Audit Command Language – Append




Hi dear readers. Welcome to another post in the series ‘Audit Command Language Tutorial for Beginners’. We have been making reasonable progress on this series. We certainly hope all our readers have been finding the posts useful. We have been getting some comments to that effect and it is encouraging to get some feedback from readers. So please keep the input coming and we will try to improve as much and as quickly we can.

In this post we will be discussing an important concept. till now, we have only discussed techniques or concepts with which to manipulate data files within a single data set i.e. creating data fields or adding columns in a view and other things like. However, in a real world project situation, as handy as these basic tools are, we still need to understand how to play around with the whole data sets i.e. combine and multiple data sets and extracting relevant information from multiple data sets into a new data set. Some aspects Audit Command Language scripting are designed to exactly to facilitate these tasks. so with that, we will be covering the Append  statement in this post.

As the name suggests, the Append statement would allow us to append something. But what? how? etc. These should be questions that should come to your mind now. The Append statement allows us to vertically combine to two or more data set in the Audit Command Language. Just like all aspects of the ACL Audit Command Language, this can be achieved in the 2 ways i.e. via GUI or by audit command language scripts.

Before we discuss how to use the Append statement, we must know the requirements for this statement to work correctly. In order to use this statement, the data sets to be combined should be identical wit regards to the the number of fields, the data types of the fields and the fields lengths. If these criteria are not met, the results from this statement would be incorrect. The ACL tool would probably not even provide an error warning. Needless to say, these conditions should be checked before using the append command.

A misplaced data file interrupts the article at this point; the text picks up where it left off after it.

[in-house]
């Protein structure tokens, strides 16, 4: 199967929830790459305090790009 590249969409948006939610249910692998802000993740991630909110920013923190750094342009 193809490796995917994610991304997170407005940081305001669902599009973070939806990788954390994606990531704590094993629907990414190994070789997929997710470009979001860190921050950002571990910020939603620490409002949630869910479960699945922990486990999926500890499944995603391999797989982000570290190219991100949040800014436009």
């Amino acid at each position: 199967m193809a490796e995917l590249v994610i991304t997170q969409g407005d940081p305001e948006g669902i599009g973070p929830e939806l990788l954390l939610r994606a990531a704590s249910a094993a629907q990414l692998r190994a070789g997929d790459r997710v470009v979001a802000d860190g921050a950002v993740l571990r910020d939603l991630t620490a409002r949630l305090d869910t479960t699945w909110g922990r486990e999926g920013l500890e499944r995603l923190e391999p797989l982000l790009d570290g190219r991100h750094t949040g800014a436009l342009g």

Check out the video demonstrating the Append Statement below:

The video gives a detailed description of how to use the Append statement. Listed below are the ways to understand the scripts used to achieve the same for the readers reference.

OPEN PAYROLL
EXTRACT FIELDS ALL TO TEMP IF RECNO < 10q

OPEN PAYROLL
EXTRACT FIELDS ALL TO TEMP IF RECNO >20 Append

The above scripts are simply creating a new table from the table ‘Payroll’ where the new table should only include the first 9 records and all records after the 20th records in the data set ‘Payroll’.

It is a simple enough statement to implement in your projects. We hope this post was helpful. Please go through the website to review ACL script examples and ACL script commands sign up for our newsletter, so that we may keep you posted on the latest activity on our website and Youtube channel.

 




Audit Command Language – Classify Command




Hello folks. We hope that you have been following along and more importantly this information has been helpful to you in some way. As always we are trying to add as much content on this site as regularly as possible so that readers can easily follow along and keep up the enthusiasm for learning.

In that spirit, we will keep on going further with another post in the ‘Audit Command Language Tutorial for Beginners’ series. In this post we will be discussing the Classify command. The Classify command is among one of the most frequently used commands in most ACL projects. The Classify command simply displays all the unique values along with the count of total occurrences of each of the unique values. This result is mostly show on the screen and/or it can be printed in the logs as well.

The Classify command clearly bares a lot of similarity to the the summarize command. The major difference between the two is that, when a data set is summarized, we are not sorting the data file and no additional fields besides the key field (the field on which data is classified) and any subtotal fields are allowed. Also, the  Classify command is faster than a summarize if we simply want to extract the unique values because it doesn’t bother with presorting the data, which is a requriement for summarizing any data set.

Let us now explore how to actually use the command. As all things in Audit Command Language, this operation can also be performed using the GUI of the tool and via scripts. to leverage the GUI open the table and simply go to the menu, choose ‘Analyze’ -> ‘Classify…’. A pop window should pop up like shown in the screenshots below:

In the above screenshot, we can select the one field on which we wish to classify the data, the subtotal fields and the any ‘IF’ conditions that we may want to apply in order to filter out the data.

If we move towards the ‘Output’ tab, we get the options to choose the output format i.e. whether the output from the classify command would be provided on screen or in a new table. Depending on the selections that a user would make, we get a small changes to the scripts. For the above set up the Audit Command Language Script would come out as:

OPEN PAYROLL
CLASSIFY ON WorkDept SUBTOTAL Gross_Pay TO “test.FIL” OPEN

For more detailed explanation, we urge you to view the video demonstration of the Classify command. See below:

Since this command is so useful, it is important to understand clearly how it works by playing around the GUI and figuring out changes in output and the scripts created in the logs. This is a terrific way of understanding the Audit Command Language Scripts syntax. Try out this command and share your views in the comments.